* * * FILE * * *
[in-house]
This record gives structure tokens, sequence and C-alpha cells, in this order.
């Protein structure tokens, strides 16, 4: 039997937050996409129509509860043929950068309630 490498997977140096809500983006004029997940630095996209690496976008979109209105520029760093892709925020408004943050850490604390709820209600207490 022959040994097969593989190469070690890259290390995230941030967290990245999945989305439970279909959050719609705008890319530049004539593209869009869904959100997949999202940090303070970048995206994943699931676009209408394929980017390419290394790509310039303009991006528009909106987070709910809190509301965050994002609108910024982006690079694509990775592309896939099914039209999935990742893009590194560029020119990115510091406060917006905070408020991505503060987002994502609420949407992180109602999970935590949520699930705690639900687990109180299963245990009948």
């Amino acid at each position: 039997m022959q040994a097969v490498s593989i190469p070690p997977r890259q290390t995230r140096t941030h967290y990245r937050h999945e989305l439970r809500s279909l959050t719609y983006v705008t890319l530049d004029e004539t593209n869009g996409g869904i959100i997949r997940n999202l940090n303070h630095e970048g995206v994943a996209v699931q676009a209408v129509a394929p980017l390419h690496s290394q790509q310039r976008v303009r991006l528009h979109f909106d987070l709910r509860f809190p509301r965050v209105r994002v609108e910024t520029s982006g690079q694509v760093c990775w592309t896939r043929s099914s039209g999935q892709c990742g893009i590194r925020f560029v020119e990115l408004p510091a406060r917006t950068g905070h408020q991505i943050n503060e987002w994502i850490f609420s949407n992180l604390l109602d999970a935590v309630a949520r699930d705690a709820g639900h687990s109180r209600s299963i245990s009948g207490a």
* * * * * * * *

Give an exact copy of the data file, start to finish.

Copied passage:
[in-house]
This record gives structure tokens, sequence and C-alpha cells, in this order.
């Protein structure tokens, strides 16, 4: 039997937050996409129509509860043929950068309630 490498997977140096809500983006004029997940630095996209690496976008979109209105520029760093892709925020408004943050850490604390709820209600207490 022959040994097969593989190469070690890259290390995230941030967290990245999945989305439970279909959050719609705008890319530049004539593209869009869904959100997949999202940090303070970048995206994943699931676009209408394929980017390419290394790509310039303009991006528009909106987070709910809190509301965050994002609108910024982006690079694509990775592309896939099914039209999935990742893009590194560029020119990115510091406060917006905070408020991505503060987002994502609420949407992180109602999970935590949520699930705690639900687990109180299963245990009948």
């Amino acid at each position: 039997m022959q040994a097969v490498s593989i190469p070690p997977r890259q290390t995230r140096t941030h967290y990245r937050h999945e989305l439970r809500s279909l959050t719609y983006v705008t890319l530049d004029e004539t593209n869009g996409g869904i959100i997949r997940n999202l940090n303070h630095e970048g995206v994943a996209v699931q676009a209408v129509a394929p980017l390419h690496s290394q790509q310039r976008v303009r991006l528009h979109f909106d987070l709910r509860f809190p509301r965050v209105r994002v609108e910024t520029s982006g690079q694509v760093c990775w592309t896939r043929s099914s039209g999935q892709c990742g893009i590194r925020f560029v020119e990115l408004p510091a406060r917006t950068g905070h408020q991505i943050n503060e987002w994502i850490f609420s949407n992180l604390l109602d999970a935590v309630a949520r699930d705690a709820g639900h687990s109180r209600s299963i245990s009948g207490a």